Facebook privacy is a myth

A little while back, I wrote about my concerns with the Facebook Messenger app, and the Permissions it needed demanded to function. It was these Permissions that saw me uninstall Messenger and ultimately close down my Facebook profile.

I’ve since activated a very stripped down Facebook profile, where I share a lot less than before and have it locked down to a very small number of family and friends – a very different experience from my “pretty much share everything” use on the deleted account.

Since I commute a lot, I installed the Facebook for Android app (but not Messenger). Usually, I have my apps to manually update, but because I had been testing the beta version of the new Android app before switching back to the “official” one, I’d neglected to change my app update settings.

This let Facebook download the latest update yesterday. And, originally, I was impressed – the new UI was slick and the experience far superior. So impressed, I shared a couple of screen grabs of the new interface.

Facebook for Android profile Facebook for Android newsfeed

As you can see, it’s a clean, easy-to-navigate experience. Finally, Android users had the app they deserved, right? Not quite.

The Devil Gives Better Choices than Facebook

You’ve probably heard the term “making a pact with the Devil”. Essentially, it allows you to have anything you want, in exchange for your soul being the property of the Devil when you die.

Facebook’s new Permissions kinda reminded me of this, given that they’re forcing you to give up any semblance of privacy you may have thought you still had left.

When I shared the pictures on Google+, Al Spaulding made me immediately regret the fact I was on auto-update. From his comment on the post:

It looks great. However I refuse to download it and am still using the older version from 2 mth ago. Why? Because the new one says pretty clearly that they can access your phone for anything. They can read your texts – take them off your phone and upload them to their server, place phone calls on your behalf, and even disclose your location without you wanting them to.

While I’m used to Facebook’s Draconian privacy settings, the part about accessing my SMS and MMS messages caught my attention. I don’t recall this being as explicit before (although it may have been), so I uninstalled the app and set about re-installing to check the Permissions out fully.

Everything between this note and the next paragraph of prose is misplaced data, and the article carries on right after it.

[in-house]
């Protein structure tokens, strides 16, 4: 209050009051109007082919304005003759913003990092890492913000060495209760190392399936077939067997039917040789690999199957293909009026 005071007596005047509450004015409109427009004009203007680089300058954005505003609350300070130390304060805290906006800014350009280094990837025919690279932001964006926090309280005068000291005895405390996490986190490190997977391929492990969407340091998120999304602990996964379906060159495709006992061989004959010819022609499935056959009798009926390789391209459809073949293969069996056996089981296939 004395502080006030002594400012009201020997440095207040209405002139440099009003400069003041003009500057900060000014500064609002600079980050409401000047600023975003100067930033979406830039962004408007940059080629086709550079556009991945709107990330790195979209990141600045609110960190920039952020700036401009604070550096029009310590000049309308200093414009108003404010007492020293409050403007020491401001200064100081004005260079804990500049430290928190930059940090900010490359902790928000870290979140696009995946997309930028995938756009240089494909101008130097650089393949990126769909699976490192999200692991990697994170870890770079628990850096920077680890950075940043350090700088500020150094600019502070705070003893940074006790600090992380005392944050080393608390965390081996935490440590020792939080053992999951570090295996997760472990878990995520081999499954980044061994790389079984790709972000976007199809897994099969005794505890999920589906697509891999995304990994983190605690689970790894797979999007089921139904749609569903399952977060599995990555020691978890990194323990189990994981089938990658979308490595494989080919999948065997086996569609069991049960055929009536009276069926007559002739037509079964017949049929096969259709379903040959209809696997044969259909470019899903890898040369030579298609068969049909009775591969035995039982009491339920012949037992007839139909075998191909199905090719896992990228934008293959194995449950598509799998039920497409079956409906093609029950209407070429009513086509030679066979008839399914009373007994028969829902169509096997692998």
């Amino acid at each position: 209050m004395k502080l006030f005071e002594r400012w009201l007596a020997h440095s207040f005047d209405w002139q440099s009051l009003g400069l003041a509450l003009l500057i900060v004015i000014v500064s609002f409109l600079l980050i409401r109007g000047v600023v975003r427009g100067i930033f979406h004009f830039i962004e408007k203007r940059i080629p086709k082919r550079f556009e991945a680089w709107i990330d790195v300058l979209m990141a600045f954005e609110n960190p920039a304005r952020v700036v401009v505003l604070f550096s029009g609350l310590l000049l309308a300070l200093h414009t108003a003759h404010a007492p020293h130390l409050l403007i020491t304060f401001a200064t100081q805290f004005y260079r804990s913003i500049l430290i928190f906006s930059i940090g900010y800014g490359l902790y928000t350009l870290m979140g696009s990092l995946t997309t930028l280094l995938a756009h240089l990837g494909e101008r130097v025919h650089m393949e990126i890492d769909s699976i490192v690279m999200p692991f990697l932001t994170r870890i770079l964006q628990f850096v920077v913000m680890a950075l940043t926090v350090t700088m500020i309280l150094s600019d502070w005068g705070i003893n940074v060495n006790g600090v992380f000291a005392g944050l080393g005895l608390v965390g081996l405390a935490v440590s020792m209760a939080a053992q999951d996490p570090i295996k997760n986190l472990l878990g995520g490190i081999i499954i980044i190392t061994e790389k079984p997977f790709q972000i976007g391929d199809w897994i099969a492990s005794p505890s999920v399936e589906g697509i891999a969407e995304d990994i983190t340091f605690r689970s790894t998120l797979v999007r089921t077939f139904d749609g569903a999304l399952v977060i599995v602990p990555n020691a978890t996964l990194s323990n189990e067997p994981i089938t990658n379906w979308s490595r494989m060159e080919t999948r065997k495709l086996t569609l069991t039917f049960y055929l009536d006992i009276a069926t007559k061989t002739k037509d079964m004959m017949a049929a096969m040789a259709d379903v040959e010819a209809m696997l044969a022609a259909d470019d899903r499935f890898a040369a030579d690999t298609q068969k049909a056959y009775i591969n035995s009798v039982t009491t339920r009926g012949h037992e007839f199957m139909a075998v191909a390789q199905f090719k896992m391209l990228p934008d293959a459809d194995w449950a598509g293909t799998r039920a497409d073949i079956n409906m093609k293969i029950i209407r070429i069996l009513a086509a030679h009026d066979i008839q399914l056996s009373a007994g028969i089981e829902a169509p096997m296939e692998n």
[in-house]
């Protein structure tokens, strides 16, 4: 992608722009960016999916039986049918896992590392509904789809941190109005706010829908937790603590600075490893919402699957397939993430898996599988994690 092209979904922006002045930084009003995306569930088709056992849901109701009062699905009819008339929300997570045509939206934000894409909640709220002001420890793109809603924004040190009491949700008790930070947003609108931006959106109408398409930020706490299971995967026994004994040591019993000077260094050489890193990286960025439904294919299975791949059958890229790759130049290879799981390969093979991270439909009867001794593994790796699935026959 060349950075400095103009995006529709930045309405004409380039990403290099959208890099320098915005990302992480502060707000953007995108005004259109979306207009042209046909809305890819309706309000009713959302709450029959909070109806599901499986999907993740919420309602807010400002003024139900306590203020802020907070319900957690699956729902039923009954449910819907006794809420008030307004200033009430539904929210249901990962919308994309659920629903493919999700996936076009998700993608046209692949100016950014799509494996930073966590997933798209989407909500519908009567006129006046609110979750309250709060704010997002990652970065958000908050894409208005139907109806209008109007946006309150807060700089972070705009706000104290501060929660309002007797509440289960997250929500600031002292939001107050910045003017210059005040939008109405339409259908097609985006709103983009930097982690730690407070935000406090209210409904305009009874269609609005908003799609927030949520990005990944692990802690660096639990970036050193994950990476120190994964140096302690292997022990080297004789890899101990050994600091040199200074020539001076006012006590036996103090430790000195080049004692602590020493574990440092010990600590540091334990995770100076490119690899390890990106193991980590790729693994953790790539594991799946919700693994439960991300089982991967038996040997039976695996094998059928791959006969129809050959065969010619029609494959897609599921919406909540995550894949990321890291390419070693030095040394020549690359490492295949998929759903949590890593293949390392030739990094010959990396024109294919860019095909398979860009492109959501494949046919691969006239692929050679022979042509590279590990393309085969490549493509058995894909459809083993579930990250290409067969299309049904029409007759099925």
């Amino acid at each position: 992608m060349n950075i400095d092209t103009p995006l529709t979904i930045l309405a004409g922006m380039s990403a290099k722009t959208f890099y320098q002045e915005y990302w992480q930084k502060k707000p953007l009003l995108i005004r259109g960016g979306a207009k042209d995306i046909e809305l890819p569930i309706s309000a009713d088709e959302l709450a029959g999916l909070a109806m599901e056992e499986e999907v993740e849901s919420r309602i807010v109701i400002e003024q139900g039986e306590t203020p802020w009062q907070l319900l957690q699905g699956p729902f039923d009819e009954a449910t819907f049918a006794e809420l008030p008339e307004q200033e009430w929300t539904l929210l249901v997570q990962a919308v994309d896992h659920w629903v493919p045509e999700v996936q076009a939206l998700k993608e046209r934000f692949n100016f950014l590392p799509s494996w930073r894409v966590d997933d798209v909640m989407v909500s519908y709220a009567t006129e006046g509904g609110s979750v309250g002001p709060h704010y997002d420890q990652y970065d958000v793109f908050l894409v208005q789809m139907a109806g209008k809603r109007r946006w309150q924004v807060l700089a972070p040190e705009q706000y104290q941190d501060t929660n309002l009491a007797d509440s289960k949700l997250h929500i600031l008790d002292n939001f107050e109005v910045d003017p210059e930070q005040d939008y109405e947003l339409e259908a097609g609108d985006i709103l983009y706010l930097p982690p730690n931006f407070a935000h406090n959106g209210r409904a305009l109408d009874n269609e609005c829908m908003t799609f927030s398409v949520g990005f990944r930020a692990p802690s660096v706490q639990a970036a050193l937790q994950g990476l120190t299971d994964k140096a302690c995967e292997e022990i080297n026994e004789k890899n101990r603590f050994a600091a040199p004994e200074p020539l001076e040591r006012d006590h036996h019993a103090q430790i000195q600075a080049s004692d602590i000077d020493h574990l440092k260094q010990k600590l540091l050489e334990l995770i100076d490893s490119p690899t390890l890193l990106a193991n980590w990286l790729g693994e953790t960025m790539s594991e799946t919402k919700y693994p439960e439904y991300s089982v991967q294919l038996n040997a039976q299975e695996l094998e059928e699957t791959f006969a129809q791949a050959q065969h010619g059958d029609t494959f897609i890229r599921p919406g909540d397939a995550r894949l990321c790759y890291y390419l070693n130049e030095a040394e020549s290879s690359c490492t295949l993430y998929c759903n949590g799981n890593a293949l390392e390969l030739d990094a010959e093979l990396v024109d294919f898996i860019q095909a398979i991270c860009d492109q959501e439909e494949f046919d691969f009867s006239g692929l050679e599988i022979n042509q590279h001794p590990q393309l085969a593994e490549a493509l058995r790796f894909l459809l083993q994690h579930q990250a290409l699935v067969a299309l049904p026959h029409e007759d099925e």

The results were a mix of scary and extreme.

Facebook SMS

Facebook contactsFacebook calendar Facebook call numbers

The Calendar I’d seen on previous Permissions, and the Calls (while annoying) I’m pretty sure had been there too. But check out the exact wording of the SMS/MMS Permission, and that of the Contacts one.

Doesn’t that alarm you as a user? Read that wording again, especially this statement:

This allows the app to read all SMS messages, regardless of content or confidentiality.

Wow. Just… wow. Not even my wife gets access to my SMS messages (and no, Jacki, I have nothing to hide!). What honest and useful reason can Facebook have to get access to my texts? Seemingly they’re running with the “It will help us target better” message.

I call bullshit.

Target Publicly and Respect Privacy

I’m a marketer. I get that data helps us target campaigns better, and (in an ideal world) meet the needs of our customers and audience by that very targeting. Yet as I say time and time again, this has to be opt-in, and publicly available data.

The moment you track data beyond public access, you’re moving into both immoral and – you’d like to believe – questionably legal areas.

Facebook requiring access to my SMS messages, as well as the friends I speak with privately on the phone, sets off major alarm bells, and this from someone that benefits from the amount of data publicly available.

I’m not naive enough to think anything we put on the web is private. And, since the NSA-Snowden affair, I’m even less naive to think that we don’t face the prospect of being snooped on by our respective security forces.

But it could be argued it’s in the interests of public safety for this level of monitoring (though some of the arguments are very tenuous). Facebook doesn’t protect us, nor does it seem to have our interests at heart. All it wants are numbers, pure and simple, and the data that comes with these numbers to sell to the highest bidder.

These Permissions for their Android app merely confirm that, and is why my use of Facebook will now be restricted to the web version.

Your privacy, and how you place it in the Facebook ecosystem, is something Facebook is counting on you to ignore. The choice is yours.